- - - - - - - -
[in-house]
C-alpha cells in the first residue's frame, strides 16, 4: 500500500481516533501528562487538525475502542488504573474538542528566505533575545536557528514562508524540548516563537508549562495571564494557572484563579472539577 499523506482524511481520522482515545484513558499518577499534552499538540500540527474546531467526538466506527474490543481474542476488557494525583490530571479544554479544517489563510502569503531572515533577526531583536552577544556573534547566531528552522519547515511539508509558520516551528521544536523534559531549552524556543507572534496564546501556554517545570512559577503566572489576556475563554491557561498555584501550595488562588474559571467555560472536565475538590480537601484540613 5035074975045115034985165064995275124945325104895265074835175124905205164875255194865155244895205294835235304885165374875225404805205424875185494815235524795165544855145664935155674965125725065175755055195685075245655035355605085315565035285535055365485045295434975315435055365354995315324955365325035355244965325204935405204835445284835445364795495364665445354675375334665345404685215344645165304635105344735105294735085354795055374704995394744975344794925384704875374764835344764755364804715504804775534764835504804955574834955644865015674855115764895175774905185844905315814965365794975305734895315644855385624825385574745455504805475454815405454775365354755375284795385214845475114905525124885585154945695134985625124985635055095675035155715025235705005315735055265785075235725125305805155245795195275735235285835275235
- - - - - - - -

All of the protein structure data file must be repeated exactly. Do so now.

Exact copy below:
[in-house]
C-alpha cells in the first residue's frame, strides 16, 4: 500500500481516533501528562487538525475502542488504573474538542528566505533575545536557528514562508524540548516563537508549562495571564494557572484563579472539577 499523506482524511481520522482515545484513558499518577499534552499538540500540527474546531467526538466506527474490543481474542476488557494525583490530571479544554479544517489563510502569503531572515533577526531583536552577544556573534547566531528552522519547515511539508509558520516551528521544536523534559531549552524556543507572534496564546501556554517545570512559577503566572489576556475563554491557561498555584501550595488562588474559571467555560472536565475538590480537601484540613 5035074975045115034985165064995275124945325104895265074835175124905205164875255194865155244895205294835235304885165374875225404805205424875185494815235524795165544855145664935155674965125725065175755055195685075245655035355605085315565035285535055365485045295434975315435055365354995315324955365325035355244965325204935405204835445284835445364795495364665445354675375334665345404685215344645165304635105344735105294735085354795055374704995394744975344794925384704875374764835344764755364804715504804775534764835504804955574834955644865015674855115764895175774905185844905315814965365794975305734895315644855385624825385574745455504805475454815405454775365354755375284795385214845475114905525124885585154945695134985625124985635055095675035155715025235705005315735055265785075235725125305805155245795195275735235285835275235